Eventually I found the Gurulib wrapper to be too confining. What it possesses in simplicity, it lacks in versatility. It lacked controls for volume, tempo, voices, and all the coding happened behind the scenes somewhere in the library's files, unable to be easily manipulated. FreeTTS's API documentation showed that all this should be possible, but when I'd attempt to access those functions through the wrapper it was a dead end.

So I took to the internet and discovered this dream come true buried in the comments of a forum thread: A homemade wrapper by the poster Kos that puts the heavy lifting in the hands of a class called "Basnik."

Basnik - as I'm sure we all know - is the Slovak word for "Poet."

It was much more transparent in it's setup, and allowed far more utilization of the FreeTTS's capabilities. I was able to dig into the FreeTTS API documentation and give the class a major facelift to access all the variables and create all the flexibility I needed.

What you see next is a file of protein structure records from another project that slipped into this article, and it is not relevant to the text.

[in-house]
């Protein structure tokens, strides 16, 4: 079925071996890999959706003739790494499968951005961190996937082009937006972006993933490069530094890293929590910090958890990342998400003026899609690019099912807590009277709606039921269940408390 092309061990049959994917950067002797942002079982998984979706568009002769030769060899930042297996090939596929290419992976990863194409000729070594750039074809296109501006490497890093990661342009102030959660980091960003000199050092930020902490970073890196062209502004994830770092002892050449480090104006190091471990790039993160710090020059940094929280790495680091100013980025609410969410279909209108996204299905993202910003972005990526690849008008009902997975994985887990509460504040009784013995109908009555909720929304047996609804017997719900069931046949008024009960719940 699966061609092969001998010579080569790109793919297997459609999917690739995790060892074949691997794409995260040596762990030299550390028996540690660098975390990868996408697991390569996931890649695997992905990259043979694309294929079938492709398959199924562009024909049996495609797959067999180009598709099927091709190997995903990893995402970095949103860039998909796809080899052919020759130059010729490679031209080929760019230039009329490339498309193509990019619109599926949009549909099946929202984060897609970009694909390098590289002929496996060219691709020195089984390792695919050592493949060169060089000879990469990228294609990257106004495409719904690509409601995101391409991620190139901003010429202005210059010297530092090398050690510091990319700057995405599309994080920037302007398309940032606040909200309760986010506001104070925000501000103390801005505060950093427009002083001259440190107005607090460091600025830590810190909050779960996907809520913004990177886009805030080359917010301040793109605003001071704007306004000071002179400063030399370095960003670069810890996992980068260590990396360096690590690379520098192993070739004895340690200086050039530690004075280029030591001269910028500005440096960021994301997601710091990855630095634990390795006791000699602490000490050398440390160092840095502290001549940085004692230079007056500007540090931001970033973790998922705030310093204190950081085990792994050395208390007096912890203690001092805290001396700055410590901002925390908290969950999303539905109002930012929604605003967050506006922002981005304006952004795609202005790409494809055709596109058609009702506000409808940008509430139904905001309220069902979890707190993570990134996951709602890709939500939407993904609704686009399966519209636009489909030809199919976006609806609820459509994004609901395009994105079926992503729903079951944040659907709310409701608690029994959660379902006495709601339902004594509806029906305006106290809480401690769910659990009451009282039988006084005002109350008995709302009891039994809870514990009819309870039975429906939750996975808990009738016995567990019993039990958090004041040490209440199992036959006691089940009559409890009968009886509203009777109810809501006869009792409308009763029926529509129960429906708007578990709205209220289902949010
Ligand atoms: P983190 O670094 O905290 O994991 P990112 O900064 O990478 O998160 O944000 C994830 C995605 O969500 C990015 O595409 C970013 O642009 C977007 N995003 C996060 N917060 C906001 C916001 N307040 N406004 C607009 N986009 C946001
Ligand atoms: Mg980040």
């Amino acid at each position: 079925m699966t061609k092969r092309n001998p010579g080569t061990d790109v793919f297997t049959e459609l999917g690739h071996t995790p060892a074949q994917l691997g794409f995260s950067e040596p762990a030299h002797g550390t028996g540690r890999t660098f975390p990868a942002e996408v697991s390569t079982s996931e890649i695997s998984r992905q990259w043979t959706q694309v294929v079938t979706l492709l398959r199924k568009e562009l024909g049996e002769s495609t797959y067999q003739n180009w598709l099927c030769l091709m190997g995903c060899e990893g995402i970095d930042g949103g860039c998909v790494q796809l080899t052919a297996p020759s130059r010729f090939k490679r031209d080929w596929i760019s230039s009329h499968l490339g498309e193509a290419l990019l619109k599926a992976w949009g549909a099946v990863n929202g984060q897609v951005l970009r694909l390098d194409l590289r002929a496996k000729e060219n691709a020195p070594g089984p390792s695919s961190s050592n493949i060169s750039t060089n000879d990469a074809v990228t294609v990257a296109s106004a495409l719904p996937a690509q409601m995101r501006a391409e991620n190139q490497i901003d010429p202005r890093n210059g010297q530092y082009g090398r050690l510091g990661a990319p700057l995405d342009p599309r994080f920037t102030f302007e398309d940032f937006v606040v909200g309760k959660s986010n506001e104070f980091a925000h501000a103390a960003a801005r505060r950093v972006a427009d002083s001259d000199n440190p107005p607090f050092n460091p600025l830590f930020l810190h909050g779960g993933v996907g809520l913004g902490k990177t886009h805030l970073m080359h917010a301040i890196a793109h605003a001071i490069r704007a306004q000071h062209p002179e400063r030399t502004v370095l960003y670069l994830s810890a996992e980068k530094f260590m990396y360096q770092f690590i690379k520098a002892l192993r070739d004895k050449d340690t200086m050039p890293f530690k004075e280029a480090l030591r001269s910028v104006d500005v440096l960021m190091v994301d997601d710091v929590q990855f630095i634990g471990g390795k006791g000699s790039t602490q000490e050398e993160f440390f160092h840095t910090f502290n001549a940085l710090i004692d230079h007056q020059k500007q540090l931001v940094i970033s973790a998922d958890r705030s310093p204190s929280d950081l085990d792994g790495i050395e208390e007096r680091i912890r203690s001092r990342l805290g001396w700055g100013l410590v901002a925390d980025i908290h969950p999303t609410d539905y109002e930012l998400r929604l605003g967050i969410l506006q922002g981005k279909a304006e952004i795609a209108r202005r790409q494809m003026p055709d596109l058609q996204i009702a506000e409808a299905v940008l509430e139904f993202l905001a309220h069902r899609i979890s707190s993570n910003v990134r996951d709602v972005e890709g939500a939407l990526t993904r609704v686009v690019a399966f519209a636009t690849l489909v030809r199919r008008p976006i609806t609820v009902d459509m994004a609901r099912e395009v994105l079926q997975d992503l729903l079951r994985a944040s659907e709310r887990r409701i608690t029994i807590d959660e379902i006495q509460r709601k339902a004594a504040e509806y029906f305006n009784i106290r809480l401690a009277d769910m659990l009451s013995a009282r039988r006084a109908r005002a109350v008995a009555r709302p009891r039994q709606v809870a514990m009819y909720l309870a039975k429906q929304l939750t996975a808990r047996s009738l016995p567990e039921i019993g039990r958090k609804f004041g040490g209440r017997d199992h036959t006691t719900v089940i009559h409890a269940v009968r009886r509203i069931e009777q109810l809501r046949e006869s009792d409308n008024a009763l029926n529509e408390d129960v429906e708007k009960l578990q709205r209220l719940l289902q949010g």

Click here for my revised Basnik class. (code examples included)

That allowed me to create more sophisticated prototypes like this one:

With more tweaking to the aesthetics and user interface, I was ready to bring this to the public. Continue to my next post for the unveiling!

Processing and FreeTTS speech synthesizer - voice, pitch, tempo, volume control

This summer I participated in an experimental sound art exhibition, and in my quest to create a computer vision based Text-to-Speech sketch in Processing, I discovered there are really no good options out there.

The FreeTTS java library is more than sufficient in theory, but I could not find a Processing friendly wrapper that actually takes advantage of all FreeTTS has to offer.